Causes of Latin America’s Independence Movements Anger towards Bourbon reforms –intendants –monopolies Friction between Creoles and Peninsulares New ideas of the Enlightenment –Rise of Nationalism Native militias U.S. Example Napoleonic invasion of Spain & Portugal –Charles IV Ferdinand VII –Napoleon’s brother, Joseph is place on the Spanish throne.
Mexico’s Road to Independence July 1808: news of Napoleon’s capture of Charles IV and Ferdinand VI and his invasion of Spain reached Mexico City and provoked intense debates and maneuvers among Mexican elites to take advantage of these dramatic events. Faced with the prospect of an imminent collapse of Spain, creoles and peninsulares alike prepared to seize power and ensure that their group would control New Spain, whatever the outcome of the Spanish crisis. September 1808: A coup led by peninsular merchants overthrows the creole-dominated cabildo and Viceroy Iturrigaray.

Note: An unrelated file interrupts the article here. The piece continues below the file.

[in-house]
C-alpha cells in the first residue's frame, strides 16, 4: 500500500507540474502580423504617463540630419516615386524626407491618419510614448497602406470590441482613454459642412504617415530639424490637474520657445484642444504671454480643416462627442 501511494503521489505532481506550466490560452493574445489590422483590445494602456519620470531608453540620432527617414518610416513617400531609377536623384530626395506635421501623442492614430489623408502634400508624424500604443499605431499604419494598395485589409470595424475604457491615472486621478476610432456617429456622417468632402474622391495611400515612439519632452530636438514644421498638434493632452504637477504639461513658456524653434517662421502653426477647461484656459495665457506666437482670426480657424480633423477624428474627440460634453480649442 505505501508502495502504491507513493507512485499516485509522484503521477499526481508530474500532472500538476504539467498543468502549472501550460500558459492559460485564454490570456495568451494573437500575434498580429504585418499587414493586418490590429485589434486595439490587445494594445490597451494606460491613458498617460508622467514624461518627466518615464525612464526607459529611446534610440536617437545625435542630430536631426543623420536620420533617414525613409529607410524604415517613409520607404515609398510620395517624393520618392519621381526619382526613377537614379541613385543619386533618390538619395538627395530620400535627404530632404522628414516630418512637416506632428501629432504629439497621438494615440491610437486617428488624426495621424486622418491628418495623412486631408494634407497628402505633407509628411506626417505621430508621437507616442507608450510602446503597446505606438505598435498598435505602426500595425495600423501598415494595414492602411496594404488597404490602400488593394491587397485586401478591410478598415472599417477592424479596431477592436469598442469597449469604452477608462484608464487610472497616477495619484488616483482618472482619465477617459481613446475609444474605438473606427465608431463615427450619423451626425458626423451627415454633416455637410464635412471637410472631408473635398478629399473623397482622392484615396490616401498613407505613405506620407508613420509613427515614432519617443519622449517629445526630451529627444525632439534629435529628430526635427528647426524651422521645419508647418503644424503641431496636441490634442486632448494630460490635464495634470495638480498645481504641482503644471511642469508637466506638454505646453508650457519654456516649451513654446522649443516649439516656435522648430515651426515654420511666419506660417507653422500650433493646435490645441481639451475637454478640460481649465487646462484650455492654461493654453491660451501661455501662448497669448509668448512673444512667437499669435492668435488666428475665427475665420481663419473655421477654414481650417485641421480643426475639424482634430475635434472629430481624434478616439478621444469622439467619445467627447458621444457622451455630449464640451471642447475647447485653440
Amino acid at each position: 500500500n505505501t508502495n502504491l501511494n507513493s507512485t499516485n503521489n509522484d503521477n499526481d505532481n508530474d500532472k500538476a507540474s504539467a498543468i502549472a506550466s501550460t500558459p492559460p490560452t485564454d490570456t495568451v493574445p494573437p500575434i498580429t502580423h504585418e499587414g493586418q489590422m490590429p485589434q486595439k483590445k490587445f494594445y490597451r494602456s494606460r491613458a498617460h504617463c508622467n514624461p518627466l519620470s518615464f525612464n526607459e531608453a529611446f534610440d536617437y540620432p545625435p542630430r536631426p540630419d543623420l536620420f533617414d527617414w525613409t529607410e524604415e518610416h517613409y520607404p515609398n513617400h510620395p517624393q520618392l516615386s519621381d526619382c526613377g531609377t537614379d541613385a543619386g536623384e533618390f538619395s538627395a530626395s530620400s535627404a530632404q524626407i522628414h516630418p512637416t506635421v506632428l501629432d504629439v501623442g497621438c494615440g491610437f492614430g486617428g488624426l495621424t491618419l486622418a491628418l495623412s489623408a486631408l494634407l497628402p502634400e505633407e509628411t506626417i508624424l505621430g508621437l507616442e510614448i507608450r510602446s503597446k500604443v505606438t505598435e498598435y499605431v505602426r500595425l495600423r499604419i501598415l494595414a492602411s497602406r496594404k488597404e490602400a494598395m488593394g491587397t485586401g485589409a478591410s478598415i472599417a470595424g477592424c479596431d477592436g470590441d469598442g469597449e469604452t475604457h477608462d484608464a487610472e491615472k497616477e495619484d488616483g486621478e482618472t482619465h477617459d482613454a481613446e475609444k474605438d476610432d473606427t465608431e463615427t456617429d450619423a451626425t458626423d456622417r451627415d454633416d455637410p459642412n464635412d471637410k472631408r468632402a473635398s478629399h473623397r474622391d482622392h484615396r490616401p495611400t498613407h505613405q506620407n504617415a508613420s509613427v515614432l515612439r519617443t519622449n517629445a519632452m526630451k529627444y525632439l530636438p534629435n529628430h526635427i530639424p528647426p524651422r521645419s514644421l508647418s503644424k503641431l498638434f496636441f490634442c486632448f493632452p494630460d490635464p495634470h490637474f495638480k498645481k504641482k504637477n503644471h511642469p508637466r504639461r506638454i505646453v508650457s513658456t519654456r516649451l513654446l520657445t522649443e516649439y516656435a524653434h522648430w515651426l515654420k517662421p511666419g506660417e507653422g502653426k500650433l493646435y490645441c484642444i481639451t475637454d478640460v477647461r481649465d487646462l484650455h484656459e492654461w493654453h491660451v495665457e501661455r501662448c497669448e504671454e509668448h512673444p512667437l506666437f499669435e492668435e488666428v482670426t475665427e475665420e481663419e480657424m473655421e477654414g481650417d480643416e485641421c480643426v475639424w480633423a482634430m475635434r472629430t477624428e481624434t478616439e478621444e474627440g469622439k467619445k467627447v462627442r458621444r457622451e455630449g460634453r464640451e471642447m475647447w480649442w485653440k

September 16, 1810: Father Miguel Hidalgo called on the people of his parish to rise against their Spanish rulers. José María Morelos continues to fight. He brings the rebel groups together in a congress that met in Chilpancingo in 1813. 1814: The defeat of Napoleon and the return of the reactionary Ferdinand VII to the throne of Span released thousand of soldiers who could be send overseas to suppress the Spanish-American revolts. December 22, 1815: Morelos is executed by royal forces. Vicente Guerrero become the most prominent rebel leader.